Fact Check

Pulled Apart

Video clip shows a woman being pulled apart at the waist?

Published Jun 22, 2006


Claim:   Video clip shows a woman being pulled apart at the waist.

Status:   Multiple — see below.

Example:   [Collected via e-mail, 2006]

Though you might be interested in this clip. This is an unbelievable magic trick. Purportedly a man in a park has a woman lie down on a bench. He enlists two other women to pull on her feet and arms in opposite directions. After he taps on her belly, the other two women pull apart the woman lying on the bench. It appears the torso crawls away and the legs sit up on the bench. The onlookers appear "freaked out."

Origins:   The above-linked video, which shows a woman seemingly being pulled apart at the waist (and surviving the process), is yet another entry in the list of images difficult to classify with simple "true" or "false" ratings. The best we can do is provide answers to some of the multiple questions viewers might ask about it:

  • The man shown orchestrating this event is magician Criss Angel, and this clip was taken from his Mindfreak television program, which airs on the A&E cable channel.
  • The woman is not actually being pulled apart; she's taking part in what is commonly known as a "magic trick."
  • The basic illusion Criss Angels performs does not necessarily require video manipulation or digital trickery — it can be (and has been) executed live on stage, although some video shortcuts are necessary to pull it off it as an open-air, taped performance as shown in this video clip.

More than that we cannot say without running afoul of the magician's code, other than to note that more information about this type of illusion is available to those willing to expend the effort to look for it. For example, illusionist Ricky Jay describes an earlier version of this trick in his book Learned Pigs & Fireproof Women:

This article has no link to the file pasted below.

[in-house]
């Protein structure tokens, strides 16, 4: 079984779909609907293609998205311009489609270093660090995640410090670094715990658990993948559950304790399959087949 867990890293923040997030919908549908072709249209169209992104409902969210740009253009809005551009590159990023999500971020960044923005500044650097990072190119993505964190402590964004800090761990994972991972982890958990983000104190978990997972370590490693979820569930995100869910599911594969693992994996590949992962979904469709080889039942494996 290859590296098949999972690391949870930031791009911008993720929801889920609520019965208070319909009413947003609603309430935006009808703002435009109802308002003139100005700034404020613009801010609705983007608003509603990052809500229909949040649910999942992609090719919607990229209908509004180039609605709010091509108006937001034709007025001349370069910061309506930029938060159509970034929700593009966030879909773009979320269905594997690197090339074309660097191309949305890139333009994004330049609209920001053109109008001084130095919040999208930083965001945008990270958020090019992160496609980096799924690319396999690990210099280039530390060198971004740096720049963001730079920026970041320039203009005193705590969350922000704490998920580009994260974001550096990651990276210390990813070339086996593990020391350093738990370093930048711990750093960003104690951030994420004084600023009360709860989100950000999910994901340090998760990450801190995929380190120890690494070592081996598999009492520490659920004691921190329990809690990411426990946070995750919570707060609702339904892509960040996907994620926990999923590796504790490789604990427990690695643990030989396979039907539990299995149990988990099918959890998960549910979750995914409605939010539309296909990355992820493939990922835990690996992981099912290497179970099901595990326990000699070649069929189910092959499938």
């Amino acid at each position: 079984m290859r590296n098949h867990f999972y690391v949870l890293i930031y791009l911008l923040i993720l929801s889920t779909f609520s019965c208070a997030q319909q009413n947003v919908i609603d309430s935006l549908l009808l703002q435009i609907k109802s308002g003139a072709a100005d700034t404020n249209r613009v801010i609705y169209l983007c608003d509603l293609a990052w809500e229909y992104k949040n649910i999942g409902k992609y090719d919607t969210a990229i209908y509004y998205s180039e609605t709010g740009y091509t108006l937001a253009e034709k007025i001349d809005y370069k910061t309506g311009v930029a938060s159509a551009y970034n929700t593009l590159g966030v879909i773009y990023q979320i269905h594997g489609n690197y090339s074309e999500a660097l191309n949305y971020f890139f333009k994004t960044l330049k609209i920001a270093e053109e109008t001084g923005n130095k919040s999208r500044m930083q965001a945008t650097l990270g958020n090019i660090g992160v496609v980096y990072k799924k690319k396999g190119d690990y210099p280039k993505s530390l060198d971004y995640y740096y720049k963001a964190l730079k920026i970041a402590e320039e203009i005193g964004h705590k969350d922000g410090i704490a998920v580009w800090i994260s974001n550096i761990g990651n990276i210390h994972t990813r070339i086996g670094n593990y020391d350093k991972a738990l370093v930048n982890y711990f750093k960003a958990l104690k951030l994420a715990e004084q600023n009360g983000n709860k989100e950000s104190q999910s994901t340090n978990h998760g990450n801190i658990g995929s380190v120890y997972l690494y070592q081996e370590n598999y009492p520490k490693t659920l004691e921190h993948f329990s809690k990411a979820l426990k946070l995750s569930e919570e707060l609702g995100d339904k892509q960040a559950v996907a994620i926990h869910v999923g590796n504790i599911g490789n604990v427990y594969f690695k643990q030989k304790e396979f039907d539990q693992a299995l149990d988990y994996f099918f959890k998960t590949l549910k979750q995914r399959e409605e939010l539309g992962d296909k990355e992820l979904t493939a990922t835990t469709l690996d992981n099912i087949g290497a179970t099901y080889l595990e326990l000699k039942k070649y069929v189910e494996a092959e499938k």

During the performance of a stage illusion show, a magician requested the help of a volunteer from the audience. An unassuming fellow stood up and climbed onstage. The man was placed in a wooden box and the familiar sawing-in-half illusion commenced. The box was severed and each half separated to the delight of the audience. The halves were then pushed together and the volunteer restored. The volunteer walked back to his seat amidst resounding applause. Suddenly, in full view of the audience, he toppled over and split apart at the waist. His legs walked off to the left, and his torso crawled to the right. Gasps and screams were heard in the audience. Many people fainted. Others fled the theater. The disturbance it created was so disruptive, the effect was never repeated.

To viewers determined to figure out on their own how the illusion is accomplished, we'd recommend watching this video clip several times with a skeptical eye, keeping in mind the whole time that:

  • It isn't "magic" — there's a logical and straightforward explanation for what you're seeing.
  • All the details of the performance — even actions and appearances that are seemingly innocuous or unimportant — have a purpose.

Last updated:   22 June 2006

David Mikkelson founded the site now known as snopes.com back in 1994.

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